In Barclays’ latest US Portfolio Strategy Weekly note, the firm discusses financial reform, and concludes that the bill — as it currently looks — errs too far on the side of stability and the expense of financial regulation robustness.
Of course that’s Barclays’ view, and naturally the same point that’s a bug in their eyes would be a feature in the eyes of those writing the legislation.
We don’t wish to play that debate here, though the firm usefully lays out four key ways Wall Street is likely to be affected.
The CFPB (Consumer Financial Protection Board) is likely to have considerable independence; this was Senator Shelby’s major focus and, given the inability to reach a compromise, it seems likely that the Democrats and Administration will not move much on this issue. In our view, this points to reduced consumer credit creation.
Derivatives are likely to be heavily biased towards exchange trading, though the swap
subsidiary spin-out seems a likely point of compromise. The theme that appears to be
running through Washington is that the regulators are capable of making value
judgments on which derivatives lead to the betterment of society and which do not.
Normative economists like Thorstein Veblen (The Theory of the Leisure Class) would be
while Milton Friedman would be appalled. As we look to the implementation of derivatives legislation, we are quite concerned that poorly quite pleased, constructed value judgments will stifle efficiency and innovation. The outcome seems likely to be a negative for financial sector earnings and credit creation.
Securitization markets, particularly home lending, seem likely to remain impaired. The current wording requires 5% risk retention; given a $12 trillion dollar market, this implies an additional $600 billion of capital. As there are no provisions for the GSEs in the Dodd Bill, we struggle to see how non agency securitization origination develops after this legislation. Compromise and change seem likely and, given current housing demand, this won’t be a near-term issue; however, in our view, it implies impaired credit creation and a continued transfer of private debt to the public sector for years to come.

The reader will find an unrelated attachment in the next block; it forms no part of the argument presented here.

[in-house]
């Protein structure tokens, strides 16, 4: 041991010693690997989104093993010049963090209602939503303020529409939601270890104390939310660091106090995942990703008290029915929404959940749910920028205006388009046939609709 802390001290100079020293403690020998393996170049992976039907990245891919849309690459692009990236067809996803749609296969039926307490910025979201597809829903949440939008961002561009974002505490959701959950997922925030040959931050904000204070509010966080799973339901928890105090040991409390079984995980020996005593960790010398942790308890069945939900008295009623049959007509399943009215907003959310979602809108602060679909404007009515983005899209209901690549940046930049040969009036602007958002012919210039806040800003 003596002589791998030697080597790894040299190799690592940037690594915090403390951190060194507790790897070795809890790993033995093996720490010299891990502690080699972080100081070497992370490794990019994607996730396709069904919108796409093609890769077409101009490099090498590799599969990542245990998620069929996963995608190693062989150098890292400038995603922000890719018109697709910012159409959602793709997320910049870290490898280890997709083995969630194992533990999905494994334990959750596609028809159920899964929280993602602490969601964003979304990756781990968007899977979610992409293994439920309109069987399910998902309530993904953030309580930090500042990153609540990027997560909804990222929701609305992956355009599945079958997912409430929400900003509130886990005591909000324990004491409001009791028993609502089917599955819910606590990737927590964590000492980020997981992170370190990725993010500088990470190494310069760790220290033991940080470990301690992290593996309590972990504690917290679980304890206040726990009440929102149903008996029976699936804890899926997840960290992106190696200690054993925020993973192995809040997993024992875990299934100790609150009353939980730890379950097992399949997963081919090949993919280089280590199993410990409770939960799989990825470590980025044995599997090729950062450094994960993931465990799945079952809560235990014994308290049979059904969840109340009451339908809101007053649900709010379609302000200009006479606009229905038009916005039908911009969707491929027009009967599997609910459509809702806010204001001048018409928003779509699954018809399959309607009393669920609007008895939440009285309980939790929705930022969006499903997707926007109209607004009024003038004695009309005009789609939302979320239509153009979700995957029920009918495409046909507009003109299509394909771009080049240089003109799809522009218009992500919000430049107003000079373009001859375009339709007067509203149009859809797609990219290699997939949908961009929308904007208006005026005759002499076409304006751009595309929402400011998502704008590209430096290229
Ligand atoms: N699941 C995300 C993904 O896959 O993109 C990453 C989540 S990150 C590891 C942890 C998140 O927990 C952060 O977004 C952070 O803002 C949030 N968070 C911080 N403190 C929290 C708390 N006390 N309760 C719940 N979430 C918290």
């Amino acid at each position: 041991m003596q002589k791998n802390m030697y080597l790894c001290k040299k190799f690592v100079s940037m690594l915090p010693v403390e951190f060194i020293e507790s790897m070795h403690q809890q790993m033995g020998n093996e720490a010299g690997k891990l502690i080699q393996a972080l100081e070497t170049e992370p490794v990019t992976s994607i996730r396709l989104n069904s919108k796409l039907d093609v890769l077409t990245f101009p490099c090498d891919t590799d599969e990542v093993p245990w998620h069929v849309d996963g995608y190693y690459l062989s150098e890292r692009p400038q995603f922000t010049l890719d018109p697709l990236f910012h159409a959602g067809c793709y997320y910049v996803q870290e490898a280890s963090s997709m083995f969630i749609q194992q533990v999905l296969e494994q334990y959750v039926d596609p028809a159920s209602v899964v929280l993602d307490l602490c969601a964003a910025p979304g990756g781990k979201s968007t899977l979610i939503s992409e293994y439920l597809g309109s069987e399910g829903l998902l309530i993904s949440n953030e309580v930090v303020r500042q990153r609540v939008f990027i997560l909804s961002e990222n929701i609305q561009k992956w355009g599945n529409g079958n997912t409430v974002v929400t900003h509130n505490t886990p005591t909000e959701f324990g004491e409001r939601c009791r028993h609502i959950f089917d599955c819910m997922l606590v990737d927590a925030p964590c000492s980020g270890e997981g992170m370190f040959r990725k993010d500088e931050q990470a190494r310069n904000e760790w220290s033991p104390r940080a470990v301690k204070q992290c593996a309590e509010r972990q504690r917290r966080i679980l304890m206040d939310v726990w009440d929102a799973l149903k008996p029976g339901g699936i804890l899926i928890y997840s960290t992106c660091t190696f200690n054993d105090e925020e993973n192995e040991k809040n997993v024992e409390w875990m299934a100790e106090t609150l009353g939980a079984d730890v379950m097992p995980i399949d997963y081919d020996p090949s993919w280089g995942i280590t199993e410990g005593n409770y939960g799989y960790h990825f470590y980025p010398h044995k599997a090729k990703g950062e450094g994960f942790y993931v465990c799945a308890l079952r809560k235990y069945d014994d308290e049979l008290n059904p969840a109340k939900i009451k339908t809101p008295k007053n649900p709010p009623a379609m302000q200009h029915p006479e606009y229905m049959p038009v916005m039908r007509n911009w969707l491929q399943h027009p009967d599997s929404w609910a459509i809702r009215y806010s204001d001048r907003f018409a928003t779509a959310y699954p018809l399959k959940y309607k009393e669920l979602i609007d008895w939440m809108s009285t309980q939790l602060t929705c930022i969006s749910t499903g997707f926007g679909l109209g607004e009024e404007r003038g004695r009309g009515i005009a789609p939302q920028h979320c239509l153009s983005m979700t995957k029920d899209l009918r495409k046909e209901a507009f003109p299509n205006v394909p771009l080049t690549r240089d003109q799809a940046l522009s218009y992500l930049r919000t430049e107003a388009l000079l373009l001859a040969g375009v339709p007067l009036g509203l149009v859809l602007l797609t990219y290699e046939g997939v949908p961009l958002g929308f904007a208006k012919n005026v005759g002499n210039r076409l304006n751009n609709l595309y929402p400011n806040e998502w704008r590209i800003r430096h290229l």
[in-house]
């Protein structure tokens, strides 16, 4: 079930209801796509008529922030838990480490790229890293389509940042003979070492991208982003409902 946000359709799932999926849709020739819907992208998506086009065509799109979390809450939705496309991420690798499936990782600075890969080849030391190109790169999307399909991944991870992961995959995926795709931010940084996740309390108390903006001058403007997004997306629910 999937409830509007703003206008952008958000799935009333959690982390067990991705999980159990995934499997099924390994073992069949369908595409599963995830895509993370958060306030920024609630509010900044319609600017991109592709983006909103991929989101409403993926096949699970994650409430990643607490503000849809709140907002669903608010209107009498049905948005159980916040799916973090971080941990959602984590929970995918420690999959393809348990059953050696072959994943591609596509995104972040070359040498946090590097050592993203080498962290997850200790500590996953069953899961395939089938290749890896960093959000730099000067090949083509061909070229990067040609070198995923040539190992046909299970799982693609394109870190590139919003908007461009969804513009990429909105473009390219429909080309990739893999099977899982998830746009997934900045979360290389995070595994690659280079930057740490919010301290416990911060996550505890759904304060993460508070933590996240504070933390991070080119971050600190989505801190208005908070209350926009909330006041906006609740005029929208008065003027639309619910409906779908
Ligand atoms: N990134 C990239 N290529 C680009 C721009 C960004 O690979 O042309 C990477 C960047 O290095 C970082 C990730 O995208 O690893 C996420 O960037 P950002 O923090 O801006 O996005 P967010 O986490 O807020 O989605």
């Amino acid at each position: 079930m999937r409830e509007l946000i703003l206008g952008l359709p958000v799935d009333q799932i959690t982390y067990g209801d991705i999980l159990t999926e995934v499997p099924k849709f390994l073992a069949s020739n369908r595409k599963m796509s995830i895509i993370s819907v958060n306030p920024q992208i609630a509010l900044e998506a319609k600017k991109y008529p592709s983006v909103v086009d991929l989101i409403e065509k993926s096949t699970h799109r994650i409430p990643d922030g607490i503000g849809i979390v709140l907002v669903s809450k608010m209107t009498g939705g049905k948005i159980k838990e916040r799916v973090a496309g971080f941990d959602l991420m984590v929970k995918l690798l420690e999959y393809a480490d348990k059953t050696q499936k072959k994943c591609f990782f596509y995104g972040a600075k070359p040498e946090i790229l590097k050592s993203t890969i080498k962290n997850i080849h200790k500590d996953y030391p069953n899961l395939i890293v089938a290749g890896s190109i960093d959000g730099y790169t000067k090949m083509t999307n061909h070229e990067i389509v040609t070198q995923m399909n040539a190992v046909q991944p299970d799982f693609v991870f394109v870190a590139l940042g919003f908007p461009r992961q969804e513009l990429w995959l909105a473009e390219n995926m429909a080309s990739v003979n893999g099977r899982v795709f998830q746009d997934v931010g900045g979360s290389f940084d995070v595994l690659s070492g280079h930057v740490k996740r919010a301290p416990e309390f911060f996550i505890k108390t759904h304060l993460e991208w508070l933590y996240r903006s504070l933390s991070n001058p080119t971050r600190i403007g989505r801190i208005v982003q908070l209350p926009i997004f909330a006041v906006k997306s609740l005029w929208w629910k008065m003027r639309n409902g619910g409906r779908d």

The Volcker Rule seems likely to pass without changes to the current wording. It goes without saying that this is a risk to the earnings of large financials, with all sorts of unintended consequences. Our interpretation of Tuesday’s hearings is that law makers have little understanding of market making and facilitation. While the current chairman of the Financial Stability Council may have a better understanding of the capital markets and risk transfer mechanisms than the Senate, he will not be the Treasury Secretary forever. In the last 25 years, we can think of plenty of candidates who would struggle in this role. This implies significant implementation risk, in our view.
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